Hill said one group that took an outing over the summer decided it was best just to stay on the property.

"They were like, 'We're not going back out.' And so most of them self-restricted themselves to the property."

About 70% of Clemson's cases occurred in individuals 50 and younger, according to the state Dept. of Health and Environmental Control. Clemson students who have an address in Clemson are counted in DHEC's numbers and the university's data, but wouldn't be double-counted for the university's ZIP code. 

But of the 52 deaths Pickens County has seen since March, the average age was 79, according to DHEC. 

Younger residents are scared, too

Fran McGuire, a city council member who is in his 70s, said he is scared of the virus' presence in the community and actively avoids certain places, like downtown restaurants. 

McGuire has pushed for stricter rules on business capacity and masks as tests of the city's wastewater show the virus exists at 40 times the recommended levels, per liter of water tested at plants serving the Clemson campus

"The fecal tests have been downright scary," McGuire at a recent meeting.

Clairborne Linvill, a young mother who has two kids in Pickens County public schools, switched to curbside grocery pick-up at Wal-Mart a few weeks ago after seeing the wastewater reports.

"The wastewater results show to me that cases are extraordinarily on the rise ... we're  using the wastewater as a better indicator of what actual cases are, whether or not people are tested is kind of irrelevant to me, if it's showing up that they're (positive for COVID-19)."

Meanwhile, the Pendleton-Clemson wastewater plant, which serves a large section of the city's residential neighborhoods, has had significantly lower virus levels in recent weeks, according to the reports. 

"And when you see that separation of the students over there — everyone living over there is clearly way sicker than we are over here — it makes you want to draw an invisible line in the city and avoid that part of it," Linvill said.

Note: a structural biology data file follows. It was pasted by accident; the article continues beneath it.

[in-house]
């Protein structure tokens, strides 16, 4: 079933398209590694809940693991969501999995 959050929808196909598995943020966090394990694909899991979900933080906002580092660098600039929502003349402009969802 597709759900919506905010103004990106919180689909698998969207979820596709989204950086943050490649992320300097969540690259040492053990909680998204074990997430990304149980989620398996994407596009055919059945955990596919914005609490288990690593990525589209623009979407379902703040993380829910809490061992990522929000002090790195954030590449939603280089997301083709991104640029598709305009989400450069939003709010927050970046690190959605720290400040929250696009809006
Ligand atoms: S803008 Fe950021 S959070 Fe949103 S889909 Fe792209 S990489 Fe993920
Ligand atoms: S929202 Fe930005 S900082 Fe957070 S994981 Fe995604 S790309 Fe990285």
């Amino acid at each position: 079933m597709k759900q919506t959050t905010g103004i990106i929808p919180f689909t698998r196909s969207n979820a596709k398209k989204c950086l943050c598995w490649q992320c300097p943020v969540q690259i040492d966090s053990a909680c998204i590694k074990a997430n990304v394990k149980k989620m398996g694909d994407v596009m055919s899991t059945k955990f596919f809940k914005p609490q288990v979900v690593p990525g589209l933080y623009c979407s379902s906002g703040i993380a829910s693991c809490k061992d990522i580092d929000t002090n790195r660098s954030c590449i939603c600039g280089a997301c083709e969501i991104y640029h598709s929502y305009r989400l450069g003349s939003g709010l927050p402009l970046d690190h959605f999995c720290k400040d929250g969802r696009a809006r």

While testing data indicates a high percentage of infections in the student body, university officials said students are "largely asymptomatic," according to a Greenville News report. 

Another young mother, Megan Dittrich-Reed, said her family has maintained a strict quarantine since March because her son is immunocompromised. 

Now more than ever, though, she's worried her husband will pick up the virus at an in-town grocery store. 

"It was less of a concern when the caseload was lower," she said. 

Clemson's chief epidemiologist Corey Kalbaugh said that the university's aggressive quarantine strategy -- which isolates positive students for 10 days and students directly expose for 14 days -- is at the benefit of the wider community. 

"By pulling out so many students, it keeps them from going to the grocery store, for example, and other places where they might be infecting other people," he said. 

Social impact of quarantine

At Clemson Downs, the biggest impact of the pandemic has been on resident life, Hill said. 

Mainly, the Clemson students who visited to socialize with residents, about 80 a week came to the Downs, are not allowed on the property. 

"That's been the biggest impact ... on resident life," Hill said. 

While residents aren't getting to socialize with family or students, the community within the property has relied on one another to stay sane, according to Jo Steadman, a resident of the Downs' independent living apartments. 

"I can wander out in the lobby and mix and mingle with my friends who I know are safe. So it's been a blessing to be doing it," the 88-year-old woman said. 

Steadman also said she feels safer on the secluded property, which sits off Berkeley Drive in the residential part of Clemson. 

"I could not have been in a better place here. And my sons offered for me to go with them and I said, 'No.' I felt like I was safer here," Steadman said on one of her daily walks around the shady parking lot that rings her apartment building. 

The Downs has lifted visitation restrictions for independent living residents, but about 100 people in assisted living are still on lockdown, Hill said. 

The facility is planning small group activities and teaching residents how to use technology — Zoom, FaceTime, Skype — to connect digitally with family and combat loneliness. 

Zoe covers Clemson for The Greenville News and Independent Mail. Reach her at znicholson@gannett.com or Twitter @zoenicholson_

This article originally appeared on Greenville News: COVID cases in Clemson make residents want to 'draw an invisible line' between them, students